What happens after Jesus is finished teaching is another miracle, but of a different kind. Luke 5:4-7, 4 When He had finished speaking, He said to Simon, “Put out into the deep water and let down your nets for a catch.” 5 Simon answered and said, “Master, we worked hard all night and caught nothing, but I will do as You say and let down the nets.” 6 When they had done this, they enclosed a great quantity of fish, and their nets began to break; 7 so th
ey signaled to their partners in the other boat for them to come and help them. And they came and filled both of the boats, so that they began to sink.

Simon Peter and Andrew are professional fisherman. When Jesus tells him to go to deeper water and put out his nets again for a catch, he gives a mild protest. They had worked hard all night and were unsuccessful. Simon agreed to do as Jesus asked, but he did not expect to catch anything. What did Jesus know about fishing? He was a carpenter and now a Rabbi.

As Peter and Andrew began to bring the net back in there was a sudden crises. The nets were so full they were starting to break, so they gestured to their partners, James and John, to come help. There were so many fish that they filled up both boats with them to the point they were beginning to sink. At this point, Simon Peter understood what was happening. Luke 5:8-11 states, 8 But when Simon Peter saw that, he fell down at Jesus’ feet, saying, “Go away from me Lord, for I am a sinful man!” 9 For amazement had seized him and all his companions because of the catch of fish which they had taken; 10 and so also were James and John, sons of Zebedee, who were partners with Simon. And Jesus said to Simon, “Do not fear, from now on you will be catching men.” 11 When they had brought their boats to land, they left everything and followed Him.

No, Jesus was not a professional fisherman, but as Lord of the universe, He knew all things including when and where to catch the fish in an abundance beyond the imaginations of these fishermen. This was the first time they had ever seen a catch so large that it put the boats in danger of sinking. Though Peter had seen Jesus do many miracles of healing and casting out demons in the months he had spent with Him, this amazing catch reminded Peter of the Lord’s true identity and his own sinfulness.

I think that there are times something similar can happen to anyone that has been a Christian a length of time. The multiple blessings God brings into your life become ordinary and you then take the Lord for granted. You are not as mindful of His true identity as Creator and Lord of the universe as you should be and so the reverence and awe He deserves diminishes. While Jesus is the best friend you can ever have, He is not your “buddy.” Your relationship with Him is totally dependent on the fact that your Creator took on human flesh in order to save you from your sins – past, present and future. A reminder of His true identity is a reminder of your sinfulness and should make you humble and grateful before Him.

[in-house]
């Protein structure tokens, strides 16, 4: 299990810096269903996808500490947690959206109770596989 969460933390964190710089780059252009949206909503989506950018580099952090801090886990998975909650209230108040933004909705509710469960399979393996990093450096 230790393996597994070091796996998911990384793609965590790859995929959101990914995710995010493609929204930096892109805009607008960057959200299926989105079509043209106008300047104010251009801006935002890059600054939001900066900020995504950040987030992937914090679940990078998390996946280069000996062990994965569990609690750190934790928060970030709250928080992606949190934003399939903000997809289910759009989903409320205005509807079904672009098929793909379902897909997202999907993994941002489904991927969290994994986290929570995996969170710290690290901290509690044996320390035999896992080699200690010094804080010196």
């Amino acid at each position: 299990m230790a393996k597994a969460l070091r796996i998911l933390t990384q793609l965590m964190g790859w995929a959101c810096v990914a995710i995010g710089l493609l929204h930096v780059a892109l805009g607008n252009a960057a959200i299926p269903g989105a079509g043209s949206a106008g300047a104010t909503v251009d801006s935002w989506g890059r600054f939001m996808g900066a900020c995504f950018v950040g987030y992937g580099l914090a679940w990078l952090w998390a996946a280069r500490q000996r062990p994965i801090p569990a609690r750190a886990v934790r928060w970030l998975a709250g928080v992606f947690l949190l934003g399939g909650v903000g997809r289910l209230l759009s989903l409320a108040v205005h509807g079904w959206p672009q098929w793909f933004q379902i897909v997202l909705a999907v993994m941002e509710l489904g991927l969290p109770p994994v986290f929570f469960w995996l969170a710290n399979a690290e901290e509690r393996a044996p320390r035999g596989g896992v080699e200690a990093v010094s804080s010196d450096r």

When Simon Peter recognized once again Jesus’ deity, he was ashamed of himself and felt totally unworthy to be in Jesus’ presence. That is the right attitude, for that is when Jesus’ grace abounds to forgive, accept and use us in ways we could not have imagined. Jesus put Peter as ease. There was no need for him to fear. Jesus then called him along with Andrew, James and John to a permanent ministry of catching men instead of fish. When they got the two boats to shore, they left them and the catch and followed Jesus.

Some people confuse this story with the similar one in Matthew 4:18-22 which we examined a few weeks ago. The differences between the two accounts such as Jesus walking along the shore instead of preaching to a crowd, Peter and Andrew fishing from shore using a round net called an ajmfibavllw / amphiball instead of fishing from a boat with a different type of net called a divktuon / dikturon, and the two sets of brothers working together instead of being separated by a substantial distance make it clear these are two different occasions.

Why two calls and why were they fishing again after the first call? For the same reason they had returned to fishing after being with Jesus for many months in Judea. It was the business for both families and when they returned home they took up those responsibilities in helping their families. To this point they were not following Jesus “full time.” They all lived in the same community and so would have met with Jesus on a regular basis and also traveled with Him to some of the places He went to teach, but they were also helping out in the family fishing businesses too. After this, the fishing business would be set aside. Earlier, Jesus had said He would make them fishers of men. Now their focus would be on catching men. The fishing business would be taken care of by other relatives and servants. That is who would have done something with the large catch of fish they just walked away from to follow Jesus.

Both of these calls are important in understanding how the Lord wants you to serve him. While relatively few people are called to follow Jesus full time as a career as were these four disciples after the second call, every Christian is called to follow Jesus full time as a way of life as they were from the very first call. You may earn your bread in any vocation, but the focus of life for a Christian is to serve the Lord however He deems best. You are to “seek first His kingdom and His righteousness” and trust Him for the outcome. Too many professing Christians are unwilling to leave the things of this world even for a short period in order to learn and serve the Lord. Jesus cannot teach you to be a fisher of men if you refuse to leave your nets, nor can He call you to any greater service until you are willing to follow Him.